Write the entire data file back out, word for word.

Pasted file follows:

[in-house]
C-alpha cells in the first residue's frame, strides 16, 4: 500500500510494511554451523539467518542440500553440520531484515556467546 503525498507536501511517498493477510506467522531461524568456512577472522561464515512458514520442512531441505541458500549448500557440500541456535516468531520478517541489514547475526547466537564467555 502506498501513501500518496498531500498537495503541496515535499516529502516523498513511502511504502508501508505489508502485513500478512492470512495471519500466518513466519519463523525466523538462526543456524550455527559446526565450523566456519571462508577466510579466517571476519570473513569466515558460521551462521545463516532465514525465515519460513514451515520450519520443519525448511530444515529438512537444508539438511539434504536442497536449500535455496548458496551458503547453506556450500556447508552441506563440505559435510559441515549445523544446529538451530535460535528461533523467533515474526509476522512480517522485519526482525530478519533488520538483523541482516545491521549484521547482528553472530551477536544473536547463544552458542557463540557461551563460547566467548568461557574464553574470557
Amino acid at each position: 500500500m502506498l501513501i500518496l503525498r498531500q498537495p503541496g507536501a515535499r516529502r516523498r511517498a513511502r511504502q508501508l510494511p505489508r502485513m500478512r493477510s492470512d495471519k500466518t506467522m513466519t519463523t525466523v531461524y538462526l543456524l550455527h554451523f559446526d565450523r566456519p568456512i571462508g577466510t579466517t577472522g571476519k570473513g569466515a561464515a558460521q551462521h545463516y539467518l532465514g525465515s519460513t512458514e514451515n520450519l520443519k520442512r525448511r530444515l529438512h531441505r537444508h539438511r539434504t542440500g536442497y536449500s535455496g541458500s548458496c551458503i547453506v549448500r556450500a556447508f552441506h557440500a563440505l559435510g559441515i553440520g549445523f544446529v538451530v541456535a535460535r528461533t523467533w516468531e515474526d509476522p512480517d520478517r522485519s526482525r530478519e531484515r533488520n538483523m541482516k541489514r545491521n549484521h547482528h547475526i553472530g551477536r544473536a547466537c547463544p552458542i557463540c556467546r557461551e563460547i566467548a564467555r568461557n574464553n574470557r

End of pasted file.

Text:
[in-house]
C-alpha cells in the first residue's frame, strides 16, 4: 500500500510494511554451523539467518542440500553440520531484515556467546 503525498507536501511517498493477510506467522531461524568456512577472522561464515512458514520442512531441505541458500549448500557440500541456535516468531520478517541489514547475526547466537564467555 502506498501513501500518496498531500498537495503541496515535499516529502516523498513511502511504502508501508505489508502485513500478512492470512495471519500466518513466519519463523525466523538462526543456524550455527559446526565450523566456519571462508577466510579466517571476519570473513569466515558460521551462521545463516532465514525465515519460513514451515520450519520443519525448511530444515529438512537444508539438511539434504536442497536449500535455496548458496551458503547453506556450500556447508552441506563440505559435510559441515549445523544446529538451530535460535528461533523467533515474526509476522512480517522485519526482525530478519533488520538483523541482516545491521549484521547482528553472530551477536544473536547463544552458542557463540557461551563460547566467548568461557574464553574470557
Amino acid at each position: 500500500m502506498l501513501i500518496l503525498r498531500q498537495p503541496g507536501a515535499r516529502r516523498r511517498a513511502r511504502q508501508l510494511p505489508r502485513m500478512r493477510s492470512d495471519k500466518t506467522m513466519t519463523t525466523v531461524y538462526l543456524l550455527h554451523f559446526d565450523r566456519p568456512i571462508g577466510t579466517t577472522g571476519k570473513g569466515a561464515a558460521q551462521h545463516y539467518l532465514g525465515s519460513t512458514e514451515n520450519l520443519k520442512r525448511r530444515l529438512h531441505r537444508h539438511r539434504t542440500g536442497y536449500s535455496g541458500s548458496c551458503i547453506v549448500r556450500a556447508f552441506h557440500a563440505l559435510g559441515i553440520g549445523f544446529v538451530v541456535a535460535r528461533t523467533w516468531e515474526d509476522p512480517d520478517r522485519s526482525r530478519e531484515r533488520n538483523m541482516k541489514r545491521n549484521h547482528h547475526i553472530g551477536r544473536a547466537c547463544p552458542i557463540c556467546r557461551e563460547i566467548a564467555r568461557n574464553n574470557r